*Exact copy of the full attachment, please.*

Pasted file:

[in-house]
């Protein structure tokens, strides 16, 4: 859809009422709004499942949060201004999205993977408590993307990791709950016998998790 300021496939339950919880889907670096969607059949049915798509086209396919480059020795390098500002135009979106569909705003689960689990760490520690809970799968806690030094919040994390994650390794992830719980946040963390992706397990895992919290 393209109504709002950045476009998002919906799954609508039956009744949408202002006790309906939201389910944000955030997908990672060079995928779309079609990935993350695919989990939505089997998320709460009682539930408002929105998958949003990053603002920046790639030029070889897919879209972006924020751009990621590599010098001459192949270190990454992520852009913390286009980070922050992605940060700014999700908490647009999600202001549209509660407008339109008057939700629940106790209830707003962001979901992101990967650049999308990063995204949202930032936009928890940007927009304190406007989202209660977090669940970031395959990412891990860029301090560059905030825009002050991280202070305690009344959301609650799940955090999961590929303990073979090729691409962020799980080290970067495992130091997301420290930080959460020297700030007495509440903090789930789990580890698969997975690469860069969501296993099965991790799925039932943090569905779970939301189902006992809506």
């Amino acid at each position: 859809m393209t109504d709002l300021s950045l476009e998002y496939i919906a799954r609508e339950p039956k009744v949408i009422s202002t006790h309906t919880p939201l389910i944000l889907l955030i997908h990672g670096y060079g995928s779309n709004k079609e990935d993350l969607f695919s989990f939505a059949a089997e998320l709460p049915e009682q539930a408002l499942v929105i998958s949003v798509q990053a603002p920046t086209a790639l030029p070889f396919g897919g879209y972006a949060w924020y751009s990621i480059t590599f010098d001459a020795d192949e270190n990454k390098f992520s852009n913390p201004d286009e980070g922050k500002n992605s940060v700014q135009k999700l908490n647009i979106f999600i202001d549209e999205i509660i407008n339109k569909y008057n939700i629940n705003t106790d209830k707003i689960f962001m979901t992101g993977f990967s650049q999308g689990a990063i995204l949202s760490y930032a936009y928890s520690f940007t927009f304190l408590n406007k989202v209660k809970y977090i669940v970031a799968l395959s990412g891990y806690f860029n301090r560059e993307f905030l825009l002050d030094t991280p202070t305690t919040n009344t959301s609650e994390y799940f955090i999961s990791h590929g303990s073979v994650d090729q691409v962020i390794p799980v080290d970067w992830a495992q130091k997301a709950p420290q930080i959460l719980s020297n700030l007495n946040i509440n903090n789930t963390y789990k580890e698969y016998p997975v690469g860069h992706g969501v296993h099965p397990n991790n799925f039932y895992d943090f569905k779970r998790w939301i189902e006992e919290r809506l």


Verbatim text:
[in-house]
């Protein structure tokens, strides 16, 4: 859809009422709004499942949060201004999205993977408590993307990791709950016998998790 300021496939339950919880889907670096969607059949049915798509086209396919480059020795390098500002135009979106569909705003689960689990760490520690809970799968806690030094919040994390994650390794992830719980946040963390992706397990895992919290 393209109504709002950045476009998002919906799954609508039956009744949408202002006790309906939201389910944000955030997908990672060079995928779309079609990935993350695919989990939505089997998320709460009682539930408002929105998958949003990053603002920046790639030029070889897919879209972006924020751009990621590599010098001459192949270190990454992520852009913390286009980070922050992605940060700014999700908490647009999600202001549209509660407008339109008057939700629940106790209830707003962001979901992101990967650049999308990063995204949202930032936009928890940007927009304190406007989202209660977090669940970031395959990412891990860029301090560059905030825009002050991280202070305690009344959301609650799940955090999961590929303990073979090729691409962020799980080290970067495992130091997301420290930080959460020297700030007495509440903090789930789990580890698969997975690469860069969501296993099965991790799925039932943090569905779970939301189902006992809506």
């Amino acid at each position: 859809m393209t109504d709002l300021s950045l476009e998002y496939i919906a799954r609508e339950p039956k009744v949408i009422s202002t006790h309906t919880p939201l389910i944000l889907l955030i997908h990672g670096y060079g995928s779309n709004k079609e990935d993350l969607f695919s989990f939505a059949a089997e998320l709460p049915e009682q539930a408002l499942v929105i998958s949003v798509q990053a603002p920046t086209a790639l030029p070889f396919g897919g879209y972006a949060w924020y751009s990621i480059t590599f010098d001459a020795d192949e270190n990454k390098f992520s852009n913390p201004d286009e980070g922050k500002n992605s940060v700014q135009k999700l908490n647009i979106f999600i202001d549209e999205i509660i407008n339109k569909y008057n939700i629940n705003t106790d209830k707003i689960f962001m979901t992101g993977f990967s650049q999308g689990a990063i995204l949202s760490y930032a936009y928890s520690f940007t927009f304190l408590n406007k989202v209660k809970y977090i669940v970031a799968l395959s990412g891990y806690f860029n301090r560059e993307f905030l825009l002050d030094t991280p202070t305690t919040n009344t959301s609650e994390y799940f955090i999961s990791h590929g303990s073979v994650d090729q691409v962020i390794p799980v080290d970067w992830a495992q130091k997301a709950p420290q930080i959460l719980s020297n700030l007495n946040i509440n903090n789930t963390y789990k580890e698969y016998p997975v690469g860069h992706g969501v296993h099965p397990n991790n799925f039932y895992d943090f569905k779970r998790w939301i189902e006992e919290r809506l």